‘True Blood’ is draining experience to some

Sept. 05, 2008 | 12:14 a.m.

Stephen Moyer is vampire BillNot long ago I wrote about how much I like the new HBO series “True Blood,” which premieres Sunday night. It turns out that not everyone was equally intrigued.

Mary McNamara, one of my favorite writers and the television critic for the Los Angeles Times, has a “True Blood” review that says the show, well, pretty much sucks, and not in that good vampire way.

Borrowing heavily from many genres, “True Blood” aspires to transcend them all but instead quickly deposits the viewer waist-deep in a literal and figurative swamp.

Vampire fantasy, murder mystery, star-crossed love story, political satire, “True Blood” is all and none of the above. Not quite funny, not quite scary, not quite thought-provoking, the show’s attempt to question the roots of prejudice is continually undermined by its own stereotyping.

Seriously, isn’t it time to stop portraying every small town below the Mason-Dixon line as populated by drunken, racist, testosterone-charged lunkheads? Apparently not. In Bon Temps, the tiny Louisiana town where “True Blood” opens, all the men seem obsessed with booze and sexual assault while their wives quietly devour fried foods and despise them.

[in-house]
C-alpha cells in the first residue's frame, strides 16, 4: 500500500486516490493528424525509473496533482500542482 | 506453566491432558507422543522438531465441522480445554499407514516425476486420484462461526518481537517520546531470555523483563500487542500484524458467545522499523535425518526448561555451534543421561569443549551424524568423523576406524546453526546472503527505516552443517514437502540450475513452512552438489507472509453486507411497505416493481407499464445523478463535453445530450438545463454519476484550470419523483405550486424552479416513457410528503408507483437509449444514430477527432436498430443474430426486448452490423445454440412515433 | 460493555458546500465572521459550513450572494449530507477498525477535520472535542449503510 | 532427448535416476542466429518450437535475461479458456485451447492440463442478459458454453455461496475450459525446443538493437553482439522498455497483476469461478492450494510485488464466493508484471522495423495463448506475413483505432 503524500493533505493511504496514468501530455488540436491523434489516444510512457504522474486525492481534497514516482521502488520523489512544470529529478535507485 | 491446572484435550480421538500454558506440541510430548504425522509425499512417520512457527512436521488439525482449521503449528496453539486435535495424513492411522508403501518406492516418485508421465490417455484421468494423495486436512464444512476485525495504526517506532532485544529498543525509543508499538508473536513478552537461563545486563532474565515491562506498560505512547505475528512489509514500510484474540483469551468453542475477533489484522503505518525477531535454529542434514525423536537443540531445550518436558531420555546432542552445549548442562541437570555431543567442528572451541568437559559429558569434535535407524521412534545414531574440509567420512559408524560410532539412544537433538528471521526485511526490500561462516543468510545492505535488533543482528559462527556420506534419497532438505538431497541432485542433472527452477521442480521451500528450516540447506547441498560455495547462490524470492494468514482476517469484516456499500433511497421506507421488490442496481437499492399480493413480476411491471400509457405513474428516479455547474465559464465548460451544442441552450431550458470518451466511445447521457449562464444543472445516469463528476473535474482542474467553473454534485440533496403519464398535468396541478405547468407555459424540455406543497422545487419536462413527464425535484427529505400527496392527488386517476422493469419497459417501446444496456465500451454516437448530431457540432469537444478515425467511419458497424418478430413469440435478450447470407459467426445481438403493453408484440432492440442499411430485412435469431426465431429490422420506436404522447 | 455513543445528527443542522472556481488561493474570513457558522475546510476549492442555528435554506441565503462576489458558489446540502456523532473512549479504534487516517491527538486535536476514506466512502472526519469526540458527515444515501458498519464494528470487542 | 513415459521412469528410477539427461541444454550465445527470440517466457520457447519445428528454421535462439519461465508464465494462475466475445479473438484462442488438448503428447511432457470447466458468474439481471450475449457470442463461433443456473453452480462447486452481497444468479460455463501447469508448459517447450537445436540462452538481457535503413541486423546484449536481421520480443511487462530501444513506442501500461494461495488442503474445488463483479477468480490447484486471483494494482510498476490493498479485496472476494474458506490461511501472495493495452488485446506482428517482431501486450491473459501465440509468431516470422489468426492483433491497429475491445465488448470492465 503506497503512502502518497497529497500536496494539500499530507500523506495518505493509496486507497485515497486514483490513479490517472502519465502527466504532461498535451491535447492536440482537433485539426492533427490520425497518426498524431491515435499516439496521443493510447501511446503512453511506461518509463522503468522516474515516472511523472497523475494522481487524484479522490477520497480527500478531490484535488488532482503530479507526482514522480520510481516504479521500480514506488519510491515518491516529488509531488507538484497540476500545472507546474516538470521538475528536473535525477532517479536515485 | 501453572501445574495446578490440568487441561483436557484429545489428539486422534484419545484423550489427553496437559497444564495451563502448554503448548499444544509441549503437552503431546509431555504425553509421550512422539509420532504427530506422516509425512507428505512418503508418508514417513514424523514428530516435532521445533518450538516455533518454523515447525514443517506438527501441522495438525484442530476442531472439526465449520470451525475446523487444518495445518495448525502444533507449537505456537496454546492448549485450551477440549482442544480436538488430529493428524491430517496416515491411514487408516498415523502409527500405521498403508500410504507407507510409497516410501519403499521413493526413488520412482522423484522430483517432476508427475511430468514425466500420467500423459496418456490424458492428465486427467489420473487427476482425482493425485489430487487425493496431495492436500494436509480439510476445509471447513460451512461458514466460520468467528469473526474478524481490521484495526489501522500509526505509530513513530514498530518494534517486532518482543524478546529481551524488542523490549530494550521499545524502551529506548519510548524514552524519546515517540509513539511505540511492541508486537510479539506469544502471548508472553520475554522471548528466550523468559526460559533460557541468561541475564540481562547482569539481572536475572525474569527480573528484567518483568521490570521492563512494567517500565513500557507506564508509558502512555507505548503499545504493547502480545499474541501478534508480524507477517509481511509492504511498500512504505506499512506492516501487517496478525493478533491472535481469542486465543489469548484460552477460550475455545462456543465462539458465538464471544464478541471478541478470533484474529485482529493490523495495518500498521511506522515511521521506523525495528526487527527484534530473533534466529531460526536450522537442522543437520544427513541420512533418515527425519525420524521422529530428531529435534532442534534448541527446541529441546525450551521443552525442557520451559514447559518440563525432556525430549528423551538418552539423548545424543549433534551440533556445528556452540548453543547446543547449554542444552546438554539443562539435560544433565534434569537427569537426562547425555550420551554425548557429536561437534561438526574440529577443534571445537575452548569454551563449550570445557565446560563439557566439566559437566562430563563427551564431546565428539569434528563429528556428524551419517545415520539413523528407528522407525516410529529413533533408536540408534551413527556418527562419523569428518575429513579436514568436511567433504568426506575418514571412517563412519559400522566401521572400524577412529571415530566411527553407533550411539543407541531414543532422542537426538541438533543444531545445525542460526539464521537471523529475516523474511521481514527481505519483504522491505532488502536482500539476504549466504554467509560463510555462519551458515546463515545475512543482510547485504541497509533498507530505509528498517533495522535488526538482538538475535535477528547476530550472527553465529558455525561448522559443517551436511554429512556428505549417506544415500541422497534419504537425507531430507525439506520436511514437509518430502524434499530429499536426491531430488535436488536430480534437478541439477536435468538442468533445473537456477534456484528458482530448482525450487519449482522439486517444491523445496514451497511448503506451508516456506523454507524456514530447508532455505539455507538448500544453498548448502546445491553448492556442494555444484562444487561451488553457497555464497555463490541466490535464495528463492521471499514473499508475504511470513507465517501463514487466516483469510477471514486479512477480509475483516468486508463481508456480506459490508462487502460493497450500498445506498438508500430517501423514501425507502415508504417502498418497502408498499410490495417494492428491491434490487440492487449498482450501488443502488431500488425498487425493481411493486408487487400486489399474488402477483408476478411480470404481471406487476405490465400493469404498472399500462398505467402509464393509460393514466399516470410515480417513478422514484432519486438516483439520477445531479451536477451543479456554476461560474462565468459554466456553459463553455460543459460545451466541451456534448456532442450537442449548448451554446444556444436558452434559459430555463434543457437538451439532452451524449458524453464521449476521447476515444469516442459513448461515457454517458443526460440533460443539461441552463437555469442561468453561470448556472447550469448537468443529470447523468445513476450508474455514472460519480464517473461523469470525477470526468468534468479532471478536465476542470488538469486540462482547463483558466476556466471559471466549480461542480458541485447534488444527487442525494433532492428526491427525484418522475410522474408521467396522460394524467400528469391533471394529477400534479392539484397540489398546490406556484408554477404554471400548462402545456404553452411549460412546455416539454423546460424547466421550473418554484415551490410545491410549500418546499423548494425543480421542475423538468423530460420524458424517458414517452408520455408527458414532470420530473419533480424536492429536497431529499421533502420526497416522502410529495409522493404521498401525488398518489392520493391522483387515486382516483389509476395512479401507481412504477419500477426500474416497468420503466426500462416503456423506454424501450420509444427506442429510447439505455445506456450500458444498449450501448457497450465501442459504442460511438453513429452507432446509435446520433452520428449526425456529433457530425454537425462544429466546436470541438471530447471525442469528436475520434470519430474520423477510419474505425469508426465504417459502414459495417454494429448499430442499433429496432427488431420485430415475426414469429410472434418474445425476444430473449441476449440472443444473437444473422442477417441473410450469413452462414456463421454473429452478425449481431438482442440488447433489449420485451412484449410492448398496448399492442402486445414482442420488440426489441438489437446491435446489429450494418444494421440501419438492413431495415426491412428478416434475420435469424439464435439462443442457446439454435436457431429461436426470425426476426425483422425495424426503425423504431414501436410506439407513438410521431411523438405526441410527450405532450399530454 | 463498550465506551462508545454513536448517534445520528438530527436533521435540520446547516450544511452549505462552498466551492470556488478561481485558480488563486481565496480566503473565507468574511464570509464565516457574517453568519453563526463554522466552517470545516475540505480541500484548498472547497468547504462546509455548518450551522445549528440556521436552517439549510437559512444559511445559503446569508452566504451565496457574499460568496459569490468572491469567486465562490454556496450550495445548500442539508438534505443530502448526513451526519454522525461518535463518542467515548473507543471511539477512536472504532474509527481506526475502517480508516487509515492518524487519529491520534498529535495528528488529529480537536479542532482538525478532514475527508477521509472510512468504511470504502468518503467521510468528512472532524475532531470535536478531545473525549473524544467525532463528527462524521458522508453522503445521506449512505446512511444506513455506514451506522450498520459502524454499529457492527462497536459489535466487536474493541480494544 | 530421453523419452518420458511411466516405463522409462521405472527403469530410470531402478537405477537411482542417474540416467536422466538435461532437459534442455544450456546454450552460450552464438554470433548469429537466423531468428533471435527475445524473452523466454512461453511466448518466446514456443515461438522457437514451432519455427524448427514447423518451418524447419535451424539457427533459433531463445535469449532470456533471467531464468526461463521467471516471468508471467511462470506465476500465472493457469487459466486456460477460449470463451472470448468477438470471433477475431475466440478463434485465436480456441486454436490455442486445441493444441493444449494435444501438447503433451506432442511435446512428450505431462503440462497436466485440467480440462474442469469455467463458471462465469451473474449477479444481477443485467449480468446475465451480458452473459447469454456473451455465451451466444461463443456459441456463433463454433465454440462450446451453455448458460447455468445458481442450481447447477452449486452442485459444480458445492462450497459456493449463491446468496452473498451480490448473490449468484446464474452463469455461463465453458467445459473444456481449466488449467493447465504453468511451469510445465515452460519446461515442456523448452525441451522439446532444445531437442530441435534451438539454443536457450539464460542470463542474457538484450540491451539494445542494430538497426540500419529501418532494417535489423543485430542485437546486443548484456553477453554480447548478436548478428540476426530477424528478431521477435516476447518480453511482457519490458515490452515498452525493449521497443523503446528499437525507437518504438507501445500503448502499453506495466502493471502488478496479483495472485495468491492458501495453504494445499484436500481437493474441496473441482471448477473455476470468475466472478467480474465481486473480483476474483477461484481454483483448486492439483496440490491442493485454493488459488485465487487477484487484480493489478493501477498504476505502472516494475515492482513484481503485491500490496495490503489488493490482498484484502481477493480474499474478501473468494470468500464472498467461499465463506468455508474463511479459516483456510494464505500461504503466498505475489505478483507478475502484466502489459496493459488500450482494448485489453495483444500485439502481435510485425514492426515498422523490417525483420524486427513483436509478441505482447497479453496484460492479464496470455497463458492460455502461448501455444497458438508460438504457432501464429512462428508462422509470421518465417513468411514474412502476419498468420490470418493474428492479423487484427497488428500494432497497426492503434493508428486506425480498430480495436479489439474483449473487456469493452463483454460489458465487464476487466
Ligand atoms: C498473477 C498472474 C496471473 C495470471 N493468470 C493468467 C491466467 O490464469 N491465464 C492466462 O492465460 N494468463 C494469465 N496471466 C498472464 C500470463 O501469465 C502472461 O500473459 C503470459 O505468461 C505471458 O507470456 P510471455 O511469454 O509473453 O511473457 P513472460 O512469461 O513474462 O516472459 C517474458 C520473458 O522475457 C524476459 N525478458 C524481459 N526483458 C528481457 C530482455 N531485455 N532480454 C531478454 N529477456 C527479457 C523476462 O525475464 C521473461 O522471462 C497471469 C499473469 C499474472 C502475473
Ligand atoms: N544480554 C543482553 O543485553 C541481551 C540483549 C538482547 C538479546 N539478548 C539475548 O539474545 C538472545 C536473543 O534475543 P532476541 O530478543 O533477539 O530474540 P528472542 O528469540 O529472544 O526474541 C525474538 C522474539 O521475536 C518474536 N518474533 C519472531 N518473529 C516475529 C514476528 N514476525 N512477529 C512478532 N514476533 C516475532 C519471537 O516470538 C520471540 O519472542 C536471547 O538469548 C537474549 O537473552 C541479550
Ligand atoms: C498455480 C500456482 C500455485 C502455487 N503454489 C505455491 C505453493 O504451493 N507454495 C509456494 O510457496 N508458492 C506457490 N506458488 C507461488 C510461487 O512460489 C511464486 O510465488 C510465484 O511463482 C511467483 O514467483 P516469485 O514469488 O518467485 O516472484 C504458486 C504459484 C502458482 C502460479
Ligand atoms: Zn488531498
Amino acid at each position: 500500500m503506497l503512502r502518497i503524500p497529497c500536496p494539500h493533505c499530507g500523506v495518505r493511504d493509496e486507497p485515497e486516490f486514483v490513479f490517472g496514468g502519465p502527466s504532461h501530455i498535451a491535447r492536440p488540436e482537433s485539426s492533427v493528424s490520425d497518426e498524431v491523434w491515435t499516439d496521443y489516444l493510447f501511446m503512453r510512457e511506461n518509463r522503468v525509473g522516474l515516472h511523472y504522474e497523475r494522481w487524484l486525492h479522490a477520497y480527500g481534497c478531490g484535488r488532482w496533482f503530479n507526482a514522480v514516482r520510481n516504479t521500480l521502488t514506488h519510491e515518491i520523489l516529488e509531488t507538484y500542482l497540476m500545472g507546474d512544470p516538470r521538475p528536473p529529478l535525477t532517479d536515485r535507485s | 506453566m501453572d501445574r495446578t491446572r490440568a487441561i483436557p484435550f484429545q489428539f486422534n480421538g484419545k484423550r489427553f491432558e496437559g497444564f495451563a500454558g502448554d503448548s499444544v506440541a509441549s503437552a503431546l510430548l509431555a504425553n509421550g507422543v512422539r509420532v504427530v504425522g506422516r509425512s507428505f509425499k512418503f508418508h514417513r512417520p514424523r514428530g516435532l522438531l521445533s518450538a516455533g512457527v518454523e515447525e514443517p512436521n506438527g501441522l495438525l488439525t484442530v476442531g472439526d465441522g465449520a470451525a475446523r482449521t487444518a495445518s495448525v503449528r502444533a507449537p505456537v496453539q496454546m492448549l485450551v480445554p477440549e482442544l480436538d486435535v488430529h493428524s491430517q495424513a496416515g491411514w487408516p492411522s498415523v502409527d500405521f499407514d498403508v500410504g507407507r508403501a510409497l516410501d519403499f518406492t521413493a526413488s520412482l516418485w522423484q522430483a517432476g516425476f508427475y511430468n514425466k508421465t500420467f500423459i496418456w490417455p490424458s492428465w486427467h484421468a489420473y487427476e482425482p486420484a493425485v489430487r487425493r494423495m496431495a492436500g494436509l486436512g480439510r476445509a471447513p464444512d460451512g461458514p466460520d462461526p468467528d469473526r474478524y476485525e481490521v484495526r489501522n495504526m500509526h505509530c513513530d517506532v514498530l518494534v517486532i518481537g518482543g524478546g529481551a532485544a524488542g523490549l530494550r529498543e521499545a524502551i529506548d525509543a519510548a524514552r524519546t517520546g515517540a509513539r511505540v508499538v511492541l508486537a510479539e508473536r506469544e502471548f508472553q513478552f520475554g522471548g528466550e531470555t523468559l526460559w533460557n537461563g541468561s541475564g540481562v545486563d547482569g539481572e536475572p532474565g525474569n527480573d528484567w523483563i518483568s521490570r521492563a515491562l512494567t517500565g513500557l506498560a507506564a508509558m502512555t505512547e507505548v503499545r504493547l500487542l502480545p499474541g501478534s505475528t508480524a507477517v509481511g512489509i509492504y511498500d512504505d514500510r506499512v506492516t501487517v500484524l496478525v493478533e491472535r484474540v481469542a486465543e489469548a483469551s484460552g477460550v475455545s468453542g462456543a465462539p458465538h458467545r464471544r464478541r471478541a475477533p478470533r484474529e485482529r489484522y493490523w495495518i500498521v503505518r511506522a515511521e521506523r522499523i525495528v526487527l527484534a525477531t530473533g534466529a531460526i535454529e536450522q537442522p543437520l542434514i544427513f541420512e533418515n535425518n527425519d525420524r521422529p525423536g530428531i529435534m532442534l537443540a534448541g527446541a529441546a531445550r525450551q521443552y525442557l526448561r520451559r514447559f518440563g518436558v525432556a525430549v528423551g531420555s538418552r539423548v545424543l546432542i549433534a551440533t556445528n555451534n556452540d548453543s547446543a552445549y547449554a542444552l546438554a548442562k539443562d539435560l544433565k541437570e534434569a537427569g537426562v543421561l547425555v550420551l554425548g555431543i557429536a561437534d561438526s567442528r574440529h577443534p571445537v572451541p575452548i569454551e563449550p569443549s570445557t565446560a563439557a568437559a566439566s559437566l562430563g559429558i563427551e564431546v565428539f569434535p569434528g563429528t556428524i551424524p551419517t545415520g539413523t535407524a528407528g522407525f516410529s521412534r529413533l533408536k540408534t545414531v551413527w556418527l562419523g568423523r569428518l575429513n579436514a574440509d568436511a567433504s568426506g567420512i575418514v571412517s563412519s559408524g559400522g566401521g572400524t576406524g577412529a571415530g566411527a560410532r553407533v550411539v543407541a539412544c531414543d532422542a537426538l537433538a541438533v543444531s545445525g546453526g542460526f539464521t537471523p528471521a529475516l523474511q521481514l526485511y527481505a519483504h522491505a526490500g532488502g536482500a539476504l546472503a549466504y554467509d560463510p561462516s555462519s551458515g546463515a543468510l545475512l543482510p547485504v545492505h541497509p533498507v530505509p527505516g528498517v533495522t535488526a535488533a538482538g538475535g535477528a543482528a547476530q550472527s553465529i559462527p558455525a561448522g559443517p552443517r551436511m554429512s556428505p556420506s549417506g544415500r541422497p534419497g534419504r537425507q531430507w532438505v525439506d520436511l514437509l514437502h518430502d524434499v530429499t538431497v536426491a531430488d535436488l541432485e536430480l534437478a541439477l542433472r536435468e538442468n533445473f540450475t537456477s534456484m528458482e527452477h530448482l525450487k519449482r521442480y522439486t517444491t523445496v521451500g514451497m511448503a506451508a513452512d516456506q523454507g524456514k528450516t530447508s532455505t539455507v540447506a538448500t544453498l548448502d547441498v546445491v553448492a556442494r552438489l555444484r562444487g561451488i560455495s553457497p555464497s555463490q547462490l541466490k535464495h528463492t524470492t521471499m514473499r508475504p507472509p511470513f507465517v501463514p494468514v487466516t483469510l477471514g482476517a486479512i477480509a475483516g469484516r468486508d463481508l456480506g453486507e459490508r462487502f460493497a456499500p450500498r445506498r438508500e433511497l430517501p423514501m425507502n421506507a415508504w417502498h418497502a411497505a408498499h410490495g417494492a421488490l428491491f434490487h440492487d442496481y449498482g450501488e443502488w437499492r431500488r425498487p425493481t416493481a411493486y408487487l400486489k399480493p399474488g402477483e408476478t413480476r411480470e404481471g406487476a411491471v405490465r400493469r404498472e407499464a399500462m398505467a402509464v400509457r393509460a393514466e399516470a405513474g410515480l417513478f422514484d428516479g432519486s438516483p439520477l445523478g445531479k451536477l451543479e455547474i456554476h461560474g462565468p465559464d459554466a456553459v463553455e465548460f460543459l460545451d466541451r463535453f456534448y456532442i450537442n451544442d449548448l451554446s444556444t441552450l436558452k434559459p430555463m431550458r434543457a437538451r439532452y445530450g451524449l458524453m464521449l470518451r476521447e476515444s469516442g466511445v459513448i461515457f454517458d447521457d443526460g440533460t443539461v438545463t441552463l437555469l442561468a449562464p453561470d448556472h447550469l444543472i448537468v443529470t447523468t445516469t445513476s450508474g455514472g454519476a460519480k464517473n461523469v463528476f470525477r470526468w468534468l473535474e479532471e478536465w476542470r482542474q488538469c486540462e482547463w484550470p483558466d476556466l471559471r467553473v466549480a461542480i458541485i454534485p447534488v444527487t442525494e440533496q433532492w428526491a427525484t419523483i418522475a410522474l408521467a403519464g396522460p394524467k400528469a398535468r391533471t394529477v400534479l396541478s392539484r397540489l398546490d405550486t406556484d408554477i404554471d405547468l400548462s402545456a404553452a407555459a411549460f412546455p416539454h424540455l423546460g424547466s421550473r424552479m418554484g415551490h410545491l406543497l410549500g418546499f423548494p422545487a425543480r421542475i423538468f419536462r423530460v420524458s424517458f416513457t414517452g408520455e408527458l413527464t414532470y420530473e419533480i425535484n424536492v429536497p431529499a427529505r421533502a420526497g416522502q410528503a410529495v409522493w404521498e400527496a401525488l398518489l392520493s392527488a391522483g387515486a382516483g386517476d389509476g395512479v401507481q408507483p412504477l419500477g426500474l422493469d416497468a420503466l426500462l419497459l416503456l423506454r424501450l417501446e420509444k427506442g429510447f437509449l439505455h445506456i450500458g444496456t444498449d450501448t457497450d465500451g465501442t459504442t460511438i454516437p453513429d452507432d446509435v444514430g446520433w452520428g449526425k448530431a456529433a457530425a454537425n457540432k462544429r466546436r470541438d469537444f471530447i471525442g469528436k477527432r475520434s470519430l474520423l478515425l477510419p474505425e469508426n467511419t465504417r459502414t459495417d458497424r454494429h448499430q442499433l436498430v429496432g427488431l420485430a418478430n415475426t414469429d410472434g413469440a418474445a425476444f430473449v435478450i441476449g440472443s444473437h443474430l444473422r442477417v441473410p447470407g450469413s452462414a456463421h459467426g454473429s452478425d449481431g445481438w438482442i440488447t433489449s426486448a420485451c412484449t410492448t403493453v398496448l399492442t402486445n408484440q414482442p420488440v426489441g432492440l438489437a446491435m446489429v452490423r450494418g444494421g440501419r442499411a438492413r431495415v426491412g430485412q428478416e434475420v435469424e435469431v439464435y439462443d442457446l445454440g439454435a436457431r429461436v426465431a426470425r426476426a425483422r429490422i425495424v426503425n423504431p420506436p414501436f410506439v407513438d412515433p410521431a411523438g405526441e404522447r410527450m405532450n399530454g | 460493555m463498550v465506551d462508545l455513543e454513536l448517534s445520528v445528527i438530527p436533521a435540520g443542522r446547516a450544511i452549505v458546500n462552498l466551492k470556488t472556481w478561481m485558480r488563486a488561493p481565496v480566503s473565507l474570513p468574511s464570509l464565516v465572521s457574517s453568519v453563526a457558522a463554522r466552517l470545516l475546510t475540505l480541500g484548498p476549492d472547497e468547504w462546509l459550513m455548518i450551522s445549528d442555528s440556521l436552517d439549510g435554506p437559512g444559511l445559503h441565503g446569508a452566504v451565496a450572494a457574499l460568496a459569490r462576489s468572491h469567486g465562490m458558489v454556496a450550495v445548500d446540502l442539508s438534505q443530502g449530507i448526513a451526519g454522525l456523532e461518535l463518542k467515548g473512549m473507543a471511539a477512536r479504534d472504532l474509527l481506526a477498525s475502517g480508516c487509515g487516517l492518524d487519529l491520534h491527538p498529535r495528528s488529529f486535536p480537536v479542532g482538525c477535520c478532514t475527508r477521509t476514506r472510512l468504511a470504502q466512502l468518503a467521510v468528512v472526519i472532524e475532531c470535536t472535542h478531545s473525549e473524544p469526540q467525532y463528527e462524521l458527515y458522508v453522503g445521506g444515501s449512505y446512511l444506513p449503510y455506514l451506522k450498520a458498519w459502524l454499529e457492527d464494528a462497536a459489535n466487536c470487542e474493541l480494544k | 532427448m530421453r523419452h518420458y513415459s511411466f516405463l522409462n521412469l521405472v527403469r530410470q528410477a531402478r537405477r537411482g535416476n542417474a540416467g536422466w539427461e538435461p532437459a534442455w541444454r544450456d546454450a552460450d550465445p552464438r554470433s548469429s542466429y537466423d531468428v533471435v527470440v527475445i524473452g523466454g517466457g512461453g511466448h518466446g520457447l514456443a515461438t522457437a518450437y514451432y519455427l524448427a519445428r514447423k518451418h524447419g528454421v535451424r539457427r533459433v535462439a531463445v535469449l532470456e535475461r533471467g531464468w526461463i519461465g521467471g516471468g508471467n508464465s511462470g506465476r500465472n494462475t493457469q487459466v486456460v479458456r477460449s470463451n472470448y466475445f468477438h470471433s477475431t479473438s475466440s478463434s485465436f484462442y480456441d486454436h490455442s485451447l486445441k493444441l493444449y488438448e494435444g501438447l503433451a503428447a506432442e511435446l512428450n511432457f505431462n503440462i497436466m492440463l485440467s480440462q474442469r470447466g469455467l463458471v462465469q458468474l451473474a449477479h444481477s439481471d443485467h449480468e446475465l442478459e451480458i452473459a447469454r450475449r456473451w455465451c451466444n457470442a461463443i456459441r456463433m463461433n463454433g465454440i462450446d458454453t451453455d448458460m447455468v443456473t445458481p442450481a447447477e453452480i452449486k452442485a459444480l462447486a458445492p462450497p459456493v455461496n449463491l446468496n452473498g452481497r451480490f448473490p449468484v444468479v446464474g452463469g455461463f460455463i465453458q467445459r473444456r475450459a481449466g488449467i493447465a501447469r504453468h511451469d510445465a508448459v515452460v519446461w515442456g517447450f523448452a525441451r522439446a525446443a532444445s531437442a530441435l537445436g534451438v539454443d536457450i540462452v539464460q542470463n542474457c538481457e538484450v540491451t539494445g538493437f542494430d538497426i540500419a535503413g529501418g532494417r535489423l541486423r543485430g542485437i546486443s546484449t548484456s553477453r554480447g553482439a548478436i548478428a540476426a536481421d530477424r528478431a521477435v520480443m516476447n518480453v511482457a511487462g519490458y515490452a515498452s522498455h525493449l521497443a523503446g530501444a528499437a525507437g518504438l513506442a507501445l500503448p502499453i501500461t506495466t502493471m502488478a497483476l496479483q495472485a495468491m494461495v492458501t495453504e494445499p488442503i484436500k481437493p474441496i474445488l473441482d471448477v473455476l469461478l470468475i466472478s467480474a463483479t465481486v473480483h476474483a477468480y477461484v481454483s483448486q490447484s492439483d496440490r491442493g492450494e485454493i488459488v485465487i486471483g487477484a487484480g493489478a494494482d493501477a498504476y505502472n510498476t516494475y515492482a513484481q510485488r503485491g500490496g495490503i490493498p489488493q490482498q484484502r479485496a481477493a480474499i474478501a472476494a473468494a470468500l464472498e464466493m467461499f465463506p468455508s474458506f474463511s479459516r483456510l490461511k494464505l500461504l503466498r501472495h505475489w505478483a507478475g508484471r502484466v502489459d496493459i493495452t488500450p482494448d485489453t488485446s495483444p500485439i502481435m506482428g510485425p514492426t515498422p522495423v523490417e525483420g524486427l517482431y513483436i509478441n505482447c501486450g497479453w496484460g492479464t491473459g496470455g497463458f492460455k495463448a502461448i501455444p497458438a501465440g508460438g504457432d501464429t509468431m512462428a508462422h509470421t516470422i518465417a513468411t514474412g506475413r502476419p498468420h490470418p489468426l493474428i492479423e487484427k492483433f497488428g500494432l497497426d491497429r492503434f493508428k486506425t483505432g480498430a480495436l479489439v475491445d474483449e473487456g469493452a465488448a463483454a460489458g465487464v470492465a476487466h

Early in the review, McNamara expresses disappointment that executive producer Alan Ball (“Six Feet Under”) has “decided to take Charlaine Harris’ light, fun series of Southern Vampire Mysteries and turn it into a heavy-handed political fable with vampires.” I haven’t read the books at all, maybe that is one of the reasons we had such different takes on the show.

Anna Paquin and Sam TrammellSpeaking of “True Blood,” Greg Braxton also has a feature on star Anna Paquin that is well worth reading. There’s also a nifty photo gallery on the sex appeal of vampires, which appraises the lusty appeal of the undead on the screen in “Blade,” “Buffy the Vampire Slayer,” “30 Days of Night,” “Blacula,” “Twilight” and … “Sesame Street“?

If you still want more, sink your teeth into this interview with Ball on HBO’s own website or this interesting New York Times article from July about the marketing of the show.

If you watch the show Sunday, let me know what you think: Does “True Blood” have the juice to survive?

— Geoff Boucher

RELATED: All “True Blood” coverage at Hero Complex

Photo of “True Blood” star Stephen Moyer by Jamie Trueblood/HBO, courtesy of HBO

Photo of “True Blood” stars Sam Trammell and Anna Paquin by John P. Johnson/HBO, courtesy of HBO

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